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Journal Of Behavioral Public Administration


COVID-19 compelled government officials in the U.S. and elsewhere to institute social distancing policies, shuttering much of the economy. At a time of low trust and high polarization, Americans may only support such disruptive policies when recommended by same-party politicians. A related concern is that some may resist advice from “elite” sources such as government officials or public health experts. We test these possibilities using novel data from two online surveys with embedded experiments conducted with approximately 2,000 Pennsylvania residents each, in spring 2020 (Study 1 in April and Study 2 in May-June). We uncover partisan differences in views on several coronavirus-related policies, which grew larger between surveys. Yet overall, Study 1 respondents report strong support for social distancing policies and high trust in medical experts. Moreover, an experiment in Study 1 finds no evidence of reduced support for social distancing policies when advocated by elites, broadly defined. A second experiment in Study 2 finds no backlash for a policy described as being backed by public health experts, but a cross-party decline in support for the same policy when backed by government officials. This suggests that, in polarized times, public health experts might be better advocates for collectively beneficial public policies during public health crises than government officials.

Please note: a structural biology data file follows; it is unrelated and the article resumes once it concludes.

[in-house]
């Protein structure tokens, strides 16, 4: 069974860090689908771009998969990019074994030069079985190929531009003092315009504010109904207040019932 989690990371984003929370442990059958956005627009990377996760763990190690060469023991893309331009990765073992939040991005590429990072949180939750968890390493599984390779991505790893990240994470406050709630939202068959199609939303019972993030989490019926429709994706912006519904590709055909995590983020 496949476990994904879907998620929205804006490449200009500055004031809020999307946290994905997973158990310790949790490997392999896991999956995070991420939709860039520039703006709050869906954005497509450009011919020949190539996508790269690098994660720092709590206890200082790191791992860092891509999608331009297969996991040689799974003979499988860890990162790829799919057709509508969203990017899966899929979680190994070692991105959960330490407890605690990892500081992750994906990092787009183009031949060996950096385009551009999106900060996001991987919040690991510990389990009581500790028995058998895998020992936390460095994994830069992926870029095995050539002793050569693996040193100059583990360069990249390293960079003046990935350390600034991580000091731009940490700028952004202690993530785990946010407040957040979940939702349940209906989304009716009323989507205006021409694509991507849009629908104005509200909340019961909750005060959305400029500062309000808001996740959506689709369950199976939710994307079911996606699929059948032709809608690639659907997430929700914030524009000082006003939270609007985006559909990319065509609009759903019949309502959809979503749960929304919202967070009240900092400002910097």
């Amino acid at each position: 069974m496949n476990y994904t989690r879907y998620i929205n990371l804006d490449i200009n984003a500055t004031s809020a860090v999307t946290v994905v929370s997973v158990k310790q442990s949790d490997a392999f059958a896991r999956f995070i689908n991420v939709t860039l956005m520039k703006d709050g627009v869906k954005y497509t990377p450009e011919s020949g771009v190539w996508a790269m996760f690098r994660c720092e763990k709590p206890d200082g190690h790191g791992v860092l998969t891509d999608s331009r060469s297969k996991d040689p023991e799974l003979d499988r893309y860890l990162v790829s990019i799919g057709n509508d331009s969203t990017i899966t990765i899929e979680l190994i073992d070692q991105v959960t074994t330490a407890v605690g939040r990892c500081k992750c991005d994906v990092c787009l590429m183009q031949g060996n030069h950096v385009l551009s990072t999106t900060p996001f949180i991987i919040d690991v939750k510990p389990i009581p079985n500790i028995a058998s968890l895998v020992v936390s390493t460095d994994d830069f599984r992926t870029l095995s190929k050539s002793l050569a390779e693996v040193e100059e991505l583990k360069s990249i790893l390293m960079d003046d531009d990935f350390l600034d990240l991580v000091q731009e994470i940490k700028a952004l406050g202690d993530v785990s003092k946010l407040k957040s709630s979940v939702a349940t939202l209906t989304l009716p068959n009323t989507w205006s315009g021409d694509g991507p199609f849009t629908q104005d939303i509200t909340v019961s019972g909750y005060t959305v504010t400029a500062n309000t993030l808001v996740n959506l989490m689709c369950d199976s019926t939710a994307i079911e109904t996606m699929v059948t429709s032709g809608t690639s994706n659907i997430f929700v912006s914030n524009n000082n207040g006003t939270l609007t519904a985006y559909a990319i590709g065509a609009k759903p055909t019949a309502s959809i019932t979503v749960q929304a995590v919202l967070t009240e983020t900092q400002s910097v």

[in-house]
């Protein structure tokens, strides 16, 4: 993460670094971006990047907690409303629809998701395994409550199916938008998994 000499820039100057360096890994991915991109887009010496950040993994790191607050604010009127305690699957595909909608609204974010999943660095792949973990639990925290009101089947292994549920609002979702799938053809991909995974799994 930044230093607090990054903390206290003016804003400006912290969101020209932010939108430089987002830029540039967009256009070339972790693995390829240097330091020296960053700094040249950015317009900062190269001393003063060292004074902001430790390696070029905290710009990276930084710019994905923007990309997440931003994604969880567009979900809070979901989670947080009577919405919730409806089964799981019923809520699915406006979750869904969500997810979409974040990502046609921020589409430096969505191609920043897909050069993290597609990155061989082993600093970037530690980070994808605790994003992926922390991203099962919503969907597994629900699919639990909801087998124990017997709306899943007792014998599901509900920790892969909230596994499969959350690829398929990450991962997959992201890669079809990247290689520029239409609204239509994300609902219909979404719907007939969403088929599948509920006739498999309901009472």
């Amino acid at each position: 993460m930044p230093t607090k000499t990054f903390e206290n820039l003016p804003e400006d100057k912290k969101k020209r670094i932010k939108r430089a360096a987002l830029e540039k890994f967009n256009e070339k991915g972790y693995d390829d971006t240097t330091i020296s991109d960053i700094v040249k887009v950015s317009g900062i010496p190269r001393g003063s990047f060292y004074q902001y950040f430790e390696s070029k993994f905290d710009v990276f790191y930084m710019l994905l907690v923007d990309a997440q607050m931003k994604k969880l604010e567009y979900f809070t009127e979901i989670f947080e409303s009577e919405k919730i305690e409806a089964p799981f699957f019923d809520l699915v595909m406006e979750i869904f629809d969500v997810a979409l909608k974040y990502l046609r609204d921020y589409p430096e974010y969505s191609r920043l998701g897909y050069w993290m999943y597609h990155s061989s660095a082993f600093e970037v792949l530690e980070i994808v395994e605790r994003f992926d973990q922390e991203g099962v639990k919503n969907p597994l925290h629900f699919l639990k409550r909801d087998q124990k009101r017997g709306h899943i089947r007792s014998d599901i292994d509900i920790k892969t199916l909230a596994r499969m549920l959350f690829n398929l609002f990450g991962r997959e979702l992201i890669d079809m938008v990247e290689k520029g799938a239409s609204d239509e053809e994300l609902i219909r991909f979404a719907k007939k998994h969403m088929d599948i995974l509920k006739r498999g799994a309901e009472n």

Public opinion, Polarization, Elite messaging, Survey experiment, COVID-19

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Creative Commons Attribution 4.0 International License
This work is licensed under a Creative Commons Attribution 4.0 International License.


This work is freely available under a Creative Commons license.

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